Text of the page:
Friday, October 11, 2013 |
Most of us are moved by stories of rags to riches, of overcoming disabilities, of personal triumph when many predicted failure. However Malcolm Gladwell believes people have too rigid an idea of what it means to be disadvantaged. Poverty, small size and a learning disability can all be secret weapons, according to Gladwell. The New Yorker writer and bestselling author turns the concept of the underdog upside down in his new book David and Goliath: Underdogs, Misfits and the Art of Battling Giants. He discussed the book in a recent interview on The Current.
In the original story of David and Goliath, David is seen as the underdog but Gladwell thinks otherwise. "The giant Goliath is not what he seems to be," he told host Anna Maria Tremonti. In his new book, he outlines an argument popular in academia that suggests Goliath suffered from acromegaly, a syndrome where a gland produces extra growth hormones and results in giantism and sight restrictions. Gladwell said if you go back over the biblical story there are all sorts of little anomalies that suggest Goliath may be at best severely nearsighted, if not partially blind. "The very thing that makes Goliath so intimidating -- his size," is also an indication of "what appears to be his greatest weakness, that he has limited vision."
Gladwell argues that "to conceive of that battle accurately is to understand that David is not the underdog. He is someone with all sorts of advantages and Goliath may appear to be a ferocious opponent but he is deeply compromised." In his book, he goes on to explore "how advantages and disadvantages and power are not what they seem to be."
Gladwell uses the framework of David and Goliath to analyse a few different real-life cases. He acknowledged that these are not the obvious Goliaths. "I didn't want to deal with cartoon versions of Goliath. I wanted to deal with these kinds of subtle variations between the powerful and the not powerful." He profiles a basketball coach who has never played basketball, a cancer researcher who fought against all odds to find the cure for childhood leukemia, and a dyslexic lawyer.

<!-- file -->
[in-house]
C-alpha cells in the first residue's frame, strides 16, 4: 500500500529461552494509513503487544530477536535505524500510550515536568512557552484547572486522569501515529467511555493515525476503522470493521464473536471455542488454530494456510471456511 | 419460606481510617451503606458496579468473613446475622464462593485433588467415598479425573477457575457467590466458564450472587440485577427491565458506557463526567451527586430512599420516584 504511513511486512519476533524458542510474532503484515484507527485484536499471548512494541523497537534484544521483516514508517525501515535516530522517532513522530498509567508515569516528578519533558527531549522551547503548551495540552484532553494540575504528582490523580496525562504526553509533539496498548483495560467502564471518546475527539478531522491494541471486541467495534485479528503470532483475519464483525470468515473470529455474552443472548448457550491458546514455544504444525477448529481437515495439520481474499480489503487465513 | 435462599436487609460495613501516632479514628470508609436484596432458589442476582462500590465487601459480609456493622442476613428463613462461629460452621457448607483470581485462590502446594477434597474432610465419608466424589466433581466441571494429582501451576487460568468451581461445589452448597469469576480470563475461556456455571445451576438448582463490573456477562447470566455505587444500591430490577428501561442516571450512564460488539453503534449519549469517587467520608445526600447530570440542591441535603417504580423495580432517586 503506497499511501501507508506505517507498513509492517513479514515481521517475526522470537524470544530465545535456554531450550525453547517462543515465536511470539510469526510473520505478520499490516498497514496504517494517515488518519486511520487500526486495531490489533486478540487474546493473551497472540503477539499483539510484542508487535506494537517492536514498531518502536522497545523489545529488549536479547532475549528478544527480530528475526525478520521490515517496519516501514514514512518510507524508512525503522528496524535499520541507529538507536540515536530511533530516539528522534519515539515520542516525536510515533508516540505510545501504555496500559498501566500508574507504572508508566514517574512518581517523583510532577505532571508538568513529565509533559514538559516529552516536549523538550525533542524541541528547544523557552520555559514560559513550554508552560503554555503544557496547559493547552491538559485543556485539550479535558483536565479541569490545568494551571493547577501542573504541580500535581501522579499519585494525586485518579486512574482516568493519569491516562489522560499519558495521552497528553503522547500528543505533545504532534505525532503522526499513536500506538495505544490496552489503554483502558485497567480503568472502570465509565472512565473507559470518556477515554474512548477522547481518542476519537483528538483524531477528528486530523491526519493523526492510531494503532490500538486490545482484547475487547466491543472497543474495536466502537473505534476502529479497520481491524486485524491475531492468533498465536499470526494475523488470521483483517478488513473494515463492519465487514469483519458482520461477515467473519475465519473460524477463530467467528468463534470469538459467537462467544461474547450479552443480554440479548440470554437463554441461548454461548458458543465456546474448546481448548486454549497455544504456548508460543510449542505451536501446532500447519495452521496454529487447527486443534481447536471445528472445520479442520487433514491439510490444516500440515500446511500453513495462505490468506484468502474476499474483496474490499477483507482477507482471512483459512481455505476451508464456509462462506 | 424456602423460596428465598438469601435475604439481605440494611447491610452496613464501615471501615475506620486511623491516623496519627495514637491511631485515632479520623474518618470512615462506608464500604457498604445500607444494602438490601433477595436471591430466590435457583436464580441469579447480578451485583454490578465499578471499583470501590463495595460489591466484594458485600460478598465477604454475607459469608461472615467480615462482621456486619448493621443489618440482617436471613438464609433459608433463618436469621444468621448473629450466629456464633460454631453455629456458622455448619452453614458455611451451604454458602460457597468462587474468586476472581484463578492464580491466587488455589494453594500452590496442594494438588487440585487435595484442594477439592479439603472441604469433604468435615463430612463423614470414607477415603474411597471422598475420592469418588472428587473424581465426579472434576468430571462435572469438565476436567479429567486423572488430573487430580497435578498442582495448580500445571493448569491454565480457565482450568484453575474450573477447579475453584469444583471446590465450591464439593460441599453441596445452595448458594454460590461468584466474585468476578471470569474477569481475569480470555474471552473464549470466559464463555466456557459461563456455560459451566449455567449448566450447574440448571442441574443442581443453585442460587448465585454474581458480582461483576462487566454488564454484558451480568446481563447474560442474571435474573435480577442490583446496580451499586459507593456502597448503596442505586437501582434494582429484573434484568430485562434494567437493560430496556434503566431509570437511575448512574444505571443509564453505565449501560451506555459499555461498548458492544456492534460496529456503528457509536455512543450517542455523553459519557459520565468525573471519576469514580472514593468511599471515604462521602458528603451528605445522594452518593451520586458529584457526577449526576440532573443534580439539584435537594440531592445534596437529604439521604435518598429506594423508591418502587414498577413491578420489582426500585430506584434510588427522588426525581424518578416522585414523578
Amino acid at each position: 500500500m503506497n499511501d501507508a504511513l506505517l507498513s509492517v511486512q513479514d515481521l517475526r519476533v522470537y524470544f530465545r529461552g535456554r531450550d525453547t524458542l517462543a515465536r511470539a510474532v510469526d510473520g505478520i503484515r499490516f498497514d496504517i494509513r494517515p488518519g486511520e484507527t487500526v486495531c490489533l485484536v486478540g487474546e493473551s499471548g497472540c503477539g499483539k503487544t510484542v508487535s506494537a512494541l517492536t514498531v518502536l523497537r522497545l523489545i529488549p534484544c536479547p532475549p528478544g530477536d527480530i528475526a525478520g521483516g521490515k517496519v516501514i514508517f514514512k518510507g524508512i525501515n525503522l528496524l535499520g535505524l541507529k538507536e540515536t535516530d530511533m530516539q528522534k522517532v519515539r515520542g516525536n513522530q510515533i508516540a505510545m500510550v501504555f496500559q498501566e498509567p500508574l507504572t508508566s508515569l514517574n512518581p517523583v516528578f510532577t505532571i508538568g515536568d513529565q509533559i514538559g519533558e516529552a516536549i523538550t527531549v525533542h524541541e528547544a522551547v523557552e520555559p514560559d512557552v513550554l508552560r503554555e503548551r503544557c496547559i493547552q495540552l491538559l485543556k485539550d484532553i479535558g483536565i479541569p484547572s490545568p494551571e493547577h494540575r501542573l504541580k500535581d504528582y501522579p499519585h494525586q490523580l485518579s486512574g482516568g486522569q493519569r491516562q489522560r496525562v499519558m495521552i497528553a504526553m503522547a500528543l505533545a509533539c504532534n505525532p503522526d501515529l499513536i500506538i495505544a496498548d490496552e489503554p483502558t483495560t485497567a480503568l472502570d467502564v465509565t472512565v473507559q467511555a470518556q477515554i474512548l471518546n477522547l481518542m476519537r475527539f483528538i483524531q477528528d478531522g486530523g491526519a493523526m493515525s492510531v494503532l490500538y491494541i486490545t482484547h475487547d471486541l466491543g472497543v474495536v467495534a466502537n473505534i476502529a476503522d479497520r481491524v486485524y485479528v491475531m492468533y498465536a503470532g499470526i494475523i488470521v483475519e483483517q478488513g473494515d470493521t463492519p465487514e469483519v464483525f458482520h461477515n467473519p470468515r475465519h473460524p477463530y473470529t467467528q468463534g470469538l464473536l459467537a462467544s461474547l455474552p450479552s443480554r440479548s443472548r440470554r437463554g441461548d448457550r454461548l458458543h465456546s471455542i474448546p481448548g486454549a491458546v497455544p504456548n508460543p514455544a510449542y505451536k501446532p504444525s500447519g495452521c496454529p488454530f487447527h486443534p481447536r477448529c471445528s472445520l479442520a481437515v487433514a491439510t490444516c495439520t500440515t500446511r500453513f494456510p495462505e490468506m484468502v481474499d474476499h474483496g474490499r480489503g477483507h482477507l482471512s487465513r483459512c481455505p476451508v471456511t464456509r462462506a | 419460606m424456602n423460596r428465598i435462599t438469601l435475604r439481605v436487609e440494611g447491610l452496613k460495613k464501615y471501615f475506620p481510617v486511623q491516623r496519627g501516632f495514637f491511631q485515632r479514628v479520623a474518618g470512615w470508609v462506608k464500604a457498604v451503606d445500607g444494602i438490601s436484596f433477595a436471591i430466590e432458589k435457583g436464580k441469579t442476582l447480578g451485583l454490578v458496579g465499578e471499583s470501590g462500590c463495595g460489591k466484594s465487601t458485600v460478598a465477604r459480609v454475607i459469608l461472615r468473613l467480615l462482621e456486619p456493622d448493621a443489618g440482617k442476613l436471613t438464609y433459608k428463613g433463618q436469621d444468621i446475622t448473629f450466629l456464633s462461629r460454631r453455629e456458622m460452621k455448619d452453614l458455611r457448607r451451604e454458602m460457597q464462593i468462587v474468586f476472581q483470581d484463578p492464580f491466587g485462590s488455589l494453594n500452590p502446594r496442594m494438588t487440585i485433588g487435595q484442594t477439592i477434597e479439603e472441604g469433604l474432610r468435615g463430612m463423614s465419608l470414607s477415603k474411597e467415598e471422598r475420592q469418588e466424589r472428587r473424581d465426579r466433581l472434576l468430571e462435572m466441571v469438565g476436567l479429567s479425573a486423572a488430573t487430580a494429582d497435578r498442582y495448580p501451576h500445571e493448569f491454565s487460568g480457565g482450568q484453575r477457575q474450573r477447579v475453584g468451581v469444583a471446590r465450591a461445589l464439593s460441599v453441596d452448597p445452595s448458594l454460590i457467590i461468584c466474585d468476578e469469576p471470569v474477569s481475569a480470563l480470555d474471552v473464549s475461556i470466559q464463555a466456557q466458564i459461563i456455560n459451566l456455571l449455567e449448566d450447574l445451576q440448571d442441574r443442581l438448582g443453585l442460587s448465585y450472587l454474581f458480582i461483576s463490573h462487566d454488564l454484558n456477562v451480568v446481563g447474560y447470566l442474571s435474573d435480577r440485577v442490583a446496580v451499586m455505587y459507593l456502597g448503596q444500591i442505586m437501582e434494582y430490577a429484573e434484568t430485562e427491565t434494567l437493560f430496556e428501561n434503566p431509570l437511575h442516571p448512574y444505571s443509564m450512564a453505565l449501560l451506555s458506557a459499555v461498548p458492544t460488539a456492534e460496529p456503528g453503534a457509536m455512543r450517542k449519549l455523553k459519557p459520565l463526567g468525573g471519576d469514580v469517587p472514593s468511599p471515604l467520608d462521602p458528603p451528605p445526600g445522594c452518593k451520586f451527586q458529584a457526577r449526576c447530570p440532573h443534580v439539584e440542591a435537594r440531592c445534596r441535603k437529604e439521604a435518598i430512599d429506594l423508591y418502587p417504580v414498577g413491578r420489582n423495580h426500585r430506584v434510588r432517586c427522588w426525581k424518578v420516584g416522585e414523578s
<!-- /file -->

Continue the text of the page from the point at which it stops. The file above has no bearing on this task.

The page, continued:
The lawyer is David Boies, the top trial lawyer in America. According to Gladwell, Boies reads so slowly and poorly that he's lucky if he finishes one book per year. When he was a law student he was a real underdog so he had to find ways to make up for his poor reading skills. Boies learned how to listen and developed a superior memory. By the time he became a trial lawyer these abilities gave him a great advantage. Gladwell gave the example of Boies doing a cross-examination and recalling that a witness's testimony conflicts with something he said earlier in the trial. "So here's someone who when confronted with an extraordinary obstacle, a neurological disorder, finds a way around it," Gladwell said.
Boies is part of a small group of people who find workarounds for their disadvantages. And while Gladwell argues that disadvantages can make you stronger he also said that advantages can hurt you. He looks at issues of poverty and social class and finds that material wealth doesn't necessarily bring more advantage to individuals. He uses a concept from sociology called "desirable difficulties" that says we have to distinguish between difficulties that are undesirable and do not make your life better and desirable difficulties that force you to learn skills and develop strategies that you need to succeed in the world. "Much of poverty is an undesirable difficulty. It is not a good thing to grow up desperately poor, no one is better off in that instance, but there are certain obstacles that are desirable," Gladwell said.
So did David and Goliath have desirable difficulties? "The real lesson of the original David and Goliath is that we thought it was this cut-and-dried contest and it's not. It's sort of complicated and difficult in some ways," Gladwell said. On the one hand, Goliath wasn't really as strong as he appeared -- and on the other hand, David used sophisticated technology to win the battle.